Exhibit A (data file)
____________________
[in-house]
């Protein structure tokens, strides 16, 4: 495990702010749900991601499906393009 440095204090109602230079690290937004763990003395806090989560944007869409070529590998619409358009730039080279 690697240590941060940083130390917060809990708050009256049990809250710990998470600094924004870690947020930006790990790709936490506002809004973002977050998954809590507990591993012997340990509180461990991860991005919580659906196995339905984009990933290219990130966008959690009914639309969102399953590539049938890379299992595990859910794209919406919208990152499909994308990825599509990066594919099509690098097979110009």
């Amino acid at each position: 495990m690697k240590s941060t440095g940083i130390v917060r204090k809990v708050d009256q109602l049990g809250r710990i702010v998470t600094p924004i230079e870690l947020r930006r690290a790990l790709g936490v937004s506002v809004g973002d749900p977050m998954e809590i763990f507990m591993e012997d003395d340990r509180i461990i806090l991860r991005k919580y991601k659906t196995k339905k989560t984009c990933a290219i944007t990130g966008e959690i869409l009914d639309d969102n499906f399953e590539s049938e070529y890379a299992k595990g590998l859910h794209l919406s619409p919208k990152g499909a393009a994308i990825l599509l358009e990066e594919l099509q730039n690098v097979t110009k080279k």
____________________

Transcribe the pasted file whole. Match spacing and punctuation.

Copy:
[in-house]
């Protein structure tokens, strides 16, 4: 495990702010749900991601499906393009 440095204090109602230079690290937004763990003395806090989560944007869409070529590998619409358009730039080279 690697240590941060940083130390917060809990708050009256049990809250710990998470600094924004870690947020930006790990790709936490506002809004973002977050998954809590507990591993012997340990509180461990991860991005919580659906196995339905984009990933290219990130966008959690009914639309969102399953590539049938890379299992595990859910794209919406919208990152499909994308990825599509990066594919099509690098097979110009």
């Amino acid at each position: 495990m690697k240590s941060t440095g940083i130390v917060r204090k809990v708050d009256q109602l049990g809250r710990i702010v998470t600094p924004i230079e870690l947020r930006r690290a790990l790709g936490v937004s506002v809004g973002d749900p977050m998954e809590i763990f507990m591993e012997d003395d340990r509180i461990i806090l991860r991005k919580y991601k659906t196995k339905k989560t984009c990933a290219i944007t990130g966008e959690i869409l009914d639309d969102n499906f399953e590539s049938e070529y890379a299992k595990g590998l859910h794209l919406s619409p919208k990152g499909a393009a994308i990825l599509l358009e990066e594919l099509q730039n690098v097979t110009k080279k």